On an A to F Grade Scale: D

Tuesday, December 8, 2009

Worth 1,000 Words: KEN MAYNARD & TARZAN

IN 1934, WHEN THIS ORIGINAL STILL was displayed in movie theaters around the world, KEN MAYNARD (July 21, 1895-March 23, 1973) was nearing the twilight of his cowboy movie star years. In fact, IN OLD SANTA FE was the end of the trail for his career at Mascot Pictures. Future cowboy star GENE AUTRY (Sept. 29, 1907-Oct. 2, 1998) appears in his film debut as Gene, a singer. A year later, in 1935, producer Nat Levine replaced recently fired Maynard in the sci-fi western The Phantom Empire with Autry. It was Autry's first starring role.
That is KEN MAYNARD leaning on a trusty ol' convertible as his trusty ol' steed, TARZAN, looks on amongst the cacti and clouds. A barely visible Evalyn Knapp sits inside the car, cooing at Ken. [from Steve Crum's showbiz memorabilia collection]
Some cowpoke trivia: Cowboy hero sidekicks George "Gabby" Hayes and Smiley Burnette also appear in In Old Santa Fe.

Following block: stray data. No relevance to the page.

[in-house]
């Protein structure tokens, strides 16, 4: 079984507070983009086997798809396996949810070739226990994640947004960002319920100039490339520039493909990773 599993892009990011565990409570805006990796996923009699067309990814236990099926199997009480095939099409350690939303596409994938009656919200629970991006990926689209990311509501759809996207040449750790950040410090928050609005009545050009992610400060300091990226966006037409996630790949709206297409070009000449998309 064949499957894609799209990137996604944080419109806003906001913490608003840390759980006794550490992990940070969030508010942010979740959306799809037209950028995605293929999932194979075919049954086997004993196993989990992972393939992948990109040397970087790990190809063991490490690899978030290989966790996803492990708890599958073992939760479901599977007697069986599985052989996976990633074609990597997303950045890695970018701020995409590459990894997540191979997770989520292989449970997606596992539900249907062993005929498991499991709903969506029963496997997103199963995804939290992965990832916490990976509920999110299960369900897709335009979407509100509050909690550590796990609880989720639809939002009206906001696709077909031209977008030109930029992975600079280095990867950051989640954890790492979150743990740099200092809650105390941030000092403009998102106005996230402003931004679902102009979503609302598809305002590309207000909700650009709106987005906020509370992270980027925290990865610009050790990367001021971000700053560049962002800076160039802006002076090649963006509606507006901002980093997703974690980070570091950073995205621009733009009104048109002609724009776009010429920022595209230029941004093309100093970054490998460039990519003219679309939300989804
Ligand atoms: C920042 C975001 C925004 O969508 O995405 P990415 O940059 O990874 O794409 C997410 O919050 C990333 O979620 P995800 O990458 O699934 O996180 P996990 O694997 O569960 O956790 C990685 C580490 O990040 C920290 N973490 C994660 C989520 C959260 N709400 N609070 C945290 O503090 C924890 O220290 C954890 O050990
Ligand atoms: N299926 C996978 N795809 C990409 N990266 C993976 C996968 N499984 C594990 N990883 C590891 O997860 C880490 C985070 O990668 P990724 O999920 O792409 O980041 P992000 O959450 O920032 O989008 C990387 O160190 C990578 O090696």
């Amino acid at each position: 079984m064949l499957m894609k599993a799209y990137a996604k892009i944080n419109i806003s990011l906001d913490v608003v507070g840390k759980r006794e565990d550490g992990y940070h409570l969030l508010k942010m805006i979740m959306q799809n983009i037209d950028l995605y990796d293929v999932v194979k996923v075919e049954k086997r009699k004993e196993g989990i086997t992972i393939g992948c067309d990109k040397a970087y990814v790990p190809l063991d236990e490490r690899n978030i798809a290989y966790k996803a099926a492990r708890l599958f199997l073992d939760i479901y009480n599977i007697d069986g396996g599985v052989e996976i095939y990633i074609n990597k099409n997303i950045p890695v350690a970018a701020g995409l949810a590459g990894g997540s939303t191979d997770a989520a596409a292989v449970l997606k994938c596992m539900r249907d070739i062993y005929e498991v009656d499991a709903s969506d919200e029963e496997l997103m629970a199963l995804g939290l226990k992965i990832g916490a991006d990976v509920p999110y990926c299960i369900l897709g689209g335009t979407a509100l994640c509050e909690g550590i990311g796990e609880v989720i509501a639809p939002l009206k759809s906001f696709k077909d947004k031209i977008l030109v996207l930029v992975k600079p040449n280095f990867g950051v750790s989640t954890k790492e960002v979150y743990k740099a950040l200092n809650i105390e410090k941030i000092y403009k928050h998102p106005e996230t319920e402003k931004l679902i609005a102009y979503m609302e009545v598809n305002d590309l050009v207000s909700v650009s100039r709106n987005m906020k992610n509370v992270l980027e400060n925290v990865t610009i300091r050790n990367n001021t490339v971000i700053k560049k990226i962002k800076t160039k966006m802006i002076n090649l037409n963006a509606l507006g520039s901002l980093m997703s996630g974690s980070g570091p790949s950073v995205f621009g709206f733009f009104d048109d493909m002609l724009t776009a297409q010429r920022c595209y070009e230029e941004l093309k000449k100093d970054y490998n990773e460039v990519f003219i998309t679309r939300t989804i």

Also, Maynard is only lip synching the singing to Bob Nolan of The Sons of the Pioneers.

Tuesday, December 1, 2009


A ONE-OF-A-KIND, SHOW BIZ GEM is this autographed photo pasted on a tattered and weathered album page. The legendary entertainer JIMMY DURANTE (Feb. 10, 1893-Jan. 29, 1980) inscribed his “well-dressed man” pic: To Peter-A fine Boy-Your Pal Jimmy Durante. “Peter” is actually actor PETER LAWFORD (Sept. 7, 1923-Dec. 24, 1984), who was 15 in 1938 at the time this photo was given to him when he and Durante were under contract at MGM. 

The page is from Peter Lawford's autograph book. Lawford had not yet reached stardom, but had appeared in a small role in the Freddie Bartholemew vehicle, Lord Jeff. The “Great Schnozzola” Durante, however, was already established there, having co-starred in a series of comedies with Buster Keaton, and 1934’s Hollywood Party. Lawford’s breakthrough role was in A Yank at Eaton (1942). Both actors would be MGM mainstays throughout the 1940’s-early ‘50s. Lawford often performed with Durante, in singing, dancing and comedy, on stage and TV. 

Their friendship would endure.
After PETER LAWFORD’S 1984 death, I purchased this unique item by auction via Hollywood columnist Jimmy Starr. It is priceless to me. [from Steve Crum’s showbiz memorabilia collection]
Ladies and gentlemen, here are Jimmy Durante and Peter Lawford together again...on The Hollywood Palace: